By Victor Landa, NewsTaco (2.5 minute read)
Today is like one of those times when you saw that something was going to happen and there was no way to stop it. A woman named Guadalupe Garcia de Rayos could become the first undocumented person to be deported under the Trump’s orders.
There was a protest yesterday in front of the Phoenix Immigration and Customs Enforcement facility when a mother was detained with the intent to be deported after she went to the government office to “check-in” as she has for eight years.
Protesters surrounded the van, chanting, ‘Liberation, not deportation.’
Guadalupe Garcia de Rayos was arrested years ago by Maricopa County Sheriff’s deputies in one of their infamous immigration raids. Guadalupe had a false Social Security card that she used to get a job and Sheriff Joe Arpaio’s officers booked her on identity theft.
Under President Obama’s rules identity theft is not a deportable crime. The U.S. Supreme Court determined that it wasn’t a felony offense because person’s who use false SS numbers to get a job have no idea whether the number they’re buying in the black market is made-up or an actual person’s number. Also, there is no intent to do harm when the number is purchased.
And because of that she was required to report her activities to the immigration office every year – as she did for eight years with no problem. Yesterday was the ninth check-in.
The New York Times pick’s-up the story:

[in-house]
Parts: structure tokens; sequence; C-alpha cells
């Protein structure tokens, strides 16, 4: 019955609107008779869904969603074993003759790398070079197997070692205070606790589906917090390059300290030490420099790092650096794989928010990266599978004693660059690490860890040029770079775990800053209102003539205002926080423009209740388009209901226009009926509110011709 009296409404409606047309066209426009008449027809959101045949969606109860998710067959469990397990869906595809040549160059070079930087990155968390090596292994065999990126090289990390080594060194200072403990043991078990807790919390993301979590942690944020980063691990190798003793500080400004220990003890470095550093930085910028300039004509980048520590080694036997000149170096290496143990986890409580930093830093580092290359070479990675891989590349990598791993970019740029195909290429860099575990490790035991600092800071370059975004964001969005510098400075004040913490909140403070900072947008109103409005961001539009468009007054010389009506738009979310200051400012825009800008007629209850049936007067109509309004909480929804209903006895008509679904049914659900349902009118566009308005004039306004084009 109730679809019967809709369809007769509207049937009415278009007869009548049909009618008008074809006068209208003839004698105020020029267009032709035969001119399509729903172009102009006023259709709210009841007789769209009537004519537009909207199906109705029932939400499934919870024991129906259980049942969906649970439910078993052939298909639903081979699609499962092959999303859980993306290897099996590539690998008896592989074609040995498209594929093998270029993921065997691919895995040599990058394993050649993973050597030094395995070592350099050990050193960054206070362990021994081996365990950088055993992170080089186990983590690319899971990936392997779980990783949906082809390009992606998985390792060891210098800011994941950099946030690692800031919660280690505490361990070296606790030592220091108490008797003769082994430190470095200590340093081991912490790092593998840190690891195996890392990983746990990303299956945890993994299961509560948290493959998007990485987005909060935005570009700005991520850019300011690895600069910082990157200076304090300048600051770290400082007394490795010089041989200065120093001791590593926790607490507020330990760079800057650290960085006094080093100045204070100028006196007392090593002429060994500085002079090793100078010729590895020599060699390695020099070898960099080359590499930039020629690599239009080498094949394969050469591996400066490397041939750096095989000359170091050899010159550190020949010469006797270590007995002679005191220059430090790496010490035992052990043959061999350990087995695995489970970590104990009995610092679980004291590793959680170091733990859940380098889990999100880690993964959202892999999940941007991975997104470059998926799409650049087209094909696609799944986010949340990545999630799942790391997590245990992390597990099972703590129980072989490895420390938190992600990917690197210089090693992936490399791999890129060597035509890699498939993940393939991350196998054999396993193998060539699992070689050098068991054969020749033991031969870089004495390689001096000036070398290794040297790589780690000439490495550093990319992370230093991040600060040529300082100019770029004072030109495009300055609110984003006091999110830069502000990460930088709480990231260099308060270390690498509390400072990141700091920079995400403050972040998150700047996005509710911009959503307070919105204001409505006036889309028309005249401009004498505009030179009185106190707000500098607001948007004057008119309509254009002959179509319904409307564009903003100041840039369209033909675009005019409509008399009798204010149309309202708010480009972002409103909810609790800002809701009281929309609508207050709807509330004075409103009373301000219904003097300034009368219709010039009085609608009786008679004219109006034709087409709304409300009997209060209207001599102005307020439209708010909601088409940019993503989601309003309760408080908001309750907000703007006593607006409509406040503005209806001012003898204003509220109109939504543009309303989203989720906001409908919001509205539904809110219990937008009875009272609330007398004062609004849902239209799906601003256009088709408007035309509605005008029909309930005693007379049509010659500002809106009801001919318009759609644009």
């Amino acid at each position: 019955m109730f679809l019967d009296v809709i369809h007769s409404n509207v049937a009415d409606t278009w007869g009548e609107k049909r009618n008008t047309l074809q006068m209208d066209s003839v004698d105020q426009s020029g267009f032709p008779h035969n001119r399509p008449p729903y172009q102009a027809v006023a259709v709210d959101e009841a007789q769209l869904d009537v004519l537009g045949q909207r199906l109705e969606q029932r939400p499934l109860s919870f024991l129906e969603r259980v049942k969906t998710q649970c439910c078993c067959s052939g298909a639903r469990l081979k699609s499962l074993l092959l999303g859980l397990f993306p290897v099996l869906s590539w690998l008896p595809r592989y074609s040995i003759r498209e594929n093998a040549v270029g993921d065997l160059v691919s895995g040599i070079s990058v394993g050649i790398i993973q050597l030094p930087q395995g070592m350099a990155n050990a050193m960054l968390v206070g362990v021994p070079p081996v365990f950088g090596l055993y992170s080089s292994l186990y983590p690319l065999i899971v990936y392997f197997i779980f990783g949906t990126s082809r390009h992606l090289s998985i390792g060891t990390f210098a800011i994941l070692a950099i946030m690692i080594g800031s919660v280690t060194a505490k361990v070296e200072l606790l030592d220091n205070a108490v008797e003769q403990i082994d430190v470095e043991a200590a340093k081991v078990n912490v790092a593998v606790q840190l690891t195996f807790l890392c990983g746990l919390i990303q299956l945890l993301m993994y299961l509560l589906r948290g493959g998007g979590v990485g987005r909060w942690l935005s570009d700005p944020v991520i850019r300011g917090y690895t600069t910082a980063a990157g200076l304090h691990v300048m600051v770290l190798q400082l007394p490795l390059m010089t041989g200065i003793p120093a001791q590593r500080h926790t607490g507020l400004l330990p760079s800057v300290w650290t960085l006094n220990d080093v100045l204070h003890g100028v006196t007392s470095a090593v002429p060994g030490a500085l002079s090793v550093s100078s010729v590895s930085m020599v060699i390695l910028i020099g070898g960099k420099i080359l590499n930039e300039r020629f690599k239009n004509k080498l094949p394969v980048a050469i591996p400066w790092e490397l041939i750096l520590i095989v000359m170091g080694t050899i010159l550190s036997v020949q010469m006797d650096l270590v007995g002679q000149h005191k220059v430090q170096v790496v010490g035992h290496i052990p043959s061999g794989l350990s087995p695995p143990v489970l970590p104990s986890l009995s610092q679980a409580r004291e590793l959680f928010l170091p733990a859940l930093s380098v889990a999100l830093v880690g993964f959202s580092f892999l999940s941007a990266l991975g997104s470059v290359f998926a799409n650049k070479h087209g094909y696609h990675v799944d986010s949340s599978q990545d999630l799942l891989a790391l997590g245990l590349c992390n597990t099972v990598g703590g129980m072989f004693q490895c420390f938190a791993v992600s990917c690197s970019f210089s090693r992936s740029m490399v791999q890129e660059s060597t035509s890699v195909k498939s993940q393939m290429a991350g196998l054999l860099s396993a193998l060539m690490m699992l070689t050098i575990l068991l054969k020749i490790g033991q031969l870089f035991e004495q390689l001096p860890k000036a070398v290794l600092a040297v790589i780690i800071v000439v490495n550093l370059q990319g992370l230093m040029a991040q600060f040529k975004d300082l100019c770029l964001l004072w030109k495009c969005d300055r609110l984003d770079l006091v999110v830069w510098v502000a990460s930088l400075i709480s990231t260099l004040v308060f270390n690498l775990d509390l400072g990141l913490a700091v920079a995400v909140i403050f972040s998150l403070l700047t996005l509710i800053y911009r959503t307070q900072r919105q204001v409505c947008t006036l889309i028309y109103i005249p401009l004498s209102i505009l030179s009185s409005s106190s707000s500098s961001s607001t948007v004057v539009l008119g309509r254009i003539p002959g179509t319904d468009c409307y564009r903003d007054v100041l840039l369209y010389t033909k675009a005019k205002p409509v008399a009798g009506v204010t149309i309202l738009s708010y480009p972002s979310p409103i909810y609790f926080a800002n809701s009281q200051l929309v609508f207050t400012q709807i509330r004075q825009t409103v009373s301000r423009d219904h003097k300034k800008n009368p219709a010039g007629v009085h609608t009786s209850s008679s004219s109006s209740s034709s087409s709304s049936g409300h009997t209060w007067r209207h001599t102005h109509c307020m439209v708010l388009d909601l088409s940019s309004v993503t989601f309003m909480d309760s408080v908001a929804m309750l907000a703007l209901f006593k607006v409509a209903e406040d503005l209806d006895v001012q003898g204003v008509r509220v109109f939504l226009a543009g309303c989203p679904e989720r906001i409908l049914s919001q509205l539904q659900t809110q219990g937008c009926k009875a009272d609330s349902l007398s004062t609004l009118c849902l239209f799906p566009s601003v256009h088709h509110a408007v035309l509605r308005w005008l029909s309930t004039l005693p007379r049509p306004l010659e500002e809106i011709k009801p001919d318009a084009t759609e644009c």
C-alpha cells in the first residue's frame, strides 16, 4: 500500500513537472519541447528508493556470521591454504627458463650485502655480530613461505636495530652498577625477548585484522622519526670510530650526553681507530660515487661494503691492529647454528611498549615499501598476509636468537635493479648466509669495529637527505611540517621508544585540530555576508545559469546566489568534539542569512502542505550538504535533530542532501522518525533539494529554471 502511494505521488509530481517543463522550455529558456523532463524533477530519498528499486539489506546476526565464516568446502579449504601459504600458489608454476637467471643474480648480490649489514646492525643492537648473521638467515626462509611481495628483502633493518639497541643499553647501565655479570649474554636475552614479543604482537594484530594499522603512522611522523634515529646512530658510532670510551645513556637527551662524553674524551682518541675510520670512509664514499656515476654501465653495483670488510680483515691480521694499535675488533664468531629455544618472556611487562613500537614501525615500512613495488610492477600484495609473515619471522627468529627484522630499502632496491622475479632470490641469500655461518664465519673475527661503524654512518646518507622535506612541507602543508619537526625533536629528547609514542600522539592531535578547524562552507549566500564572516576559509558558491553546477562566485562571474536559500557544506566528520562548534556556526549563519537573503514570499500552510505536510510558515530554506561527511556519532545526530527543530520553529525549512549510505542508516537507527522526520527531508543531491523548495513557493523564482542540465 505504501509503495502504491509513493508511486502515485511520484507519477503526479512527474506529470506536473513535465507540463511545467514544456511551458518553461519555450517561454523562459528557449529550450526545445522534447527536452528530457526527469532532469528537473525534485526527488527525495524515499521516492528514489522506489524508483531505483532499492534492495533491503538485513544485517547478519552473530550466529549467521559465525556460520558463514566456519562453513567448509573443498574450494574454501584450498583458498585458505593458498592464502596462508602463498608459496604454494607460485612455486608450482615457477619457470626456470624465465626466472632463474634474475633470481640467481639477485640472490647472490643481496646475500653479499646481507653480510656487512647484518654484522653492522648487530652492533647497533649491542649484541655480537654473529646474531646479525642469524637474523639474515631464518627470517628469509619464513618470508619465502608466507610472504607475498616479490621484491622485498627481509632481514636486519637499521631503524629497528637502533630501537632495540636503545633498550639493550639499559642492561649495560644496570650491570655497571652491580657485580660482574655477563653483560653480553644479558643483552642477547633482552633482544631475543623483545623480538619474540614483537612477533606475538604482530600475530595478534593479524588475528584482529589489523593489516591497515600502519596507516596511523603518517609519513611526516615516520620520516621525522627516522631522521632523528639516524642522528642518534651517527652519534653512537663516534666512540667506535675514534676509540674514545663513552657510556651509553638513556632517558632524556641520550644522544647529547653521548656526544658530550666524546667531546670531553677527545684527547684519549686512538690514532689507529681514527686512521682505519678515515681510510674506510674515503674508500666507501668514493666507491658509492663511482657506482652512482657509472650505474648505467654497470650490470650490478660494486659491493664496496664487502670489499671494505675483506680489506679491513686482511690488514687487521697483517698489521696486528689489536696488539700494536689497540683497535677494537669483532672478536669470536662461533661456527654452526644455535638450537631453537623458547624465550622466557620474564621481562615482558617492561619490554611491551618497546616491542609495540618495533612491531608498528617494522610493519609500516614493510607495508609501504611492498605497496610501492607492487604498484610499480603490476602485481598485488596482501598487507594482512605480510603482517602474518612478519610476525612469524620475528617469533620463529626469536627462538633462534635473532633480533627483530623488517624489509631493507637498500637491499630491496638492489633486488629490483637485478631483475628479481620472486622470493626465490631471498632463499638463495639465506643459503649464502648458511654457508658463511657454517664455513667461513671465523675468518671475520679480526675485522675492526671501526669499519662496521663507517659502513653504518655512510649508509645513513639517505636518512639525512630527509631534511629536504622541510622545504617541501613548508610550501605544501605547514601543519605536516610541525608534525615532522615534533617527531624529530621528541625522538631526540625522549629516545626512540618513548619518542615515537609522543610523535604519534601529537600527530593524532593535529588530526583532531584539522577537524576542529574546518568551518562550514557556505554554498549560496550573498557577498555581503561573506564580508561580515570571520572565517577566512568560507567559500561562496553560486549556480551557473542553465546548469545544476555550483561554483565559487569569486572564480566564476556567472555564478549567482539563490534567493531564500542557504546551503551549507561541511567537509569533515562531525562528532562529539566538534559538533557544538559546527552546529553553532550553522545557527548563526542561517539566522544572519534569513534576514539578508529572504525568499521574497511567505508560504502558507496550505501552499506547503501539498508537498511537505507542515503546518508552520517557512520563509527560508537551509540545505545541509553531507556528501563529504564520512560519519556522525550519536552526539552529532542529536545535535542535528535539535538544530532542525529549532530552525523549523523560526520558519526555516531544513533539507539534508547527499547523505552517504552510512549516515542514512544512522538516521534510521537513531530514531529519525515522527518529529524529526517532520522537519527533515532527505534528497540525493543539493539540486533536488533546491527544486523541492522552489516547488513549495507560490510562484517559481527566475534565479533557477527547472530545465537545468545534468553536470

“On Wednesday, immigration agents arrested Ms. Rayos, 35, and began procedures to send her back to Mexico, a country she has not seen since she left it 21 years ago. As a van carrying Ms. Rayos left the ICE building, protesters were waiting. They surrounded it, chanting, ‘Liberation, not deportation.’ Her daughter, Jacqueline, joined in, holding a sign that read, ‘Not one more deportation.’ One man, Manuel Saldana, tied himself to one of the van’s front wheels and said, I’m going to stay here as long as it takes.’
The man was cut loose from the van’s wheel, the driver reversed into the government property and the protest continued. Garcia de Rayos was later taken from the facility in an unmarked vehicle but it was “unclear whether officials planned to take [her] to Mexico or to detention.” Her husband and daughter say they don’t know where she is.
The order widened the definition of deportable offense to almost any crime or criminal charge – a person needs only to be charged and not convicted of a crime to be deportable. Under Trump’s rules the power to determine who is and isn’t deportable rests on the immigration officer at the point of contact.
So with this unleashed power the estimated 1.8 million undocumented workers who used a false Social Security number to get employment are now deportable. I’ll bet there’ll be 1.8 million cancelled immigration check-in appointments.
This is the nightmare scenario that many people feared.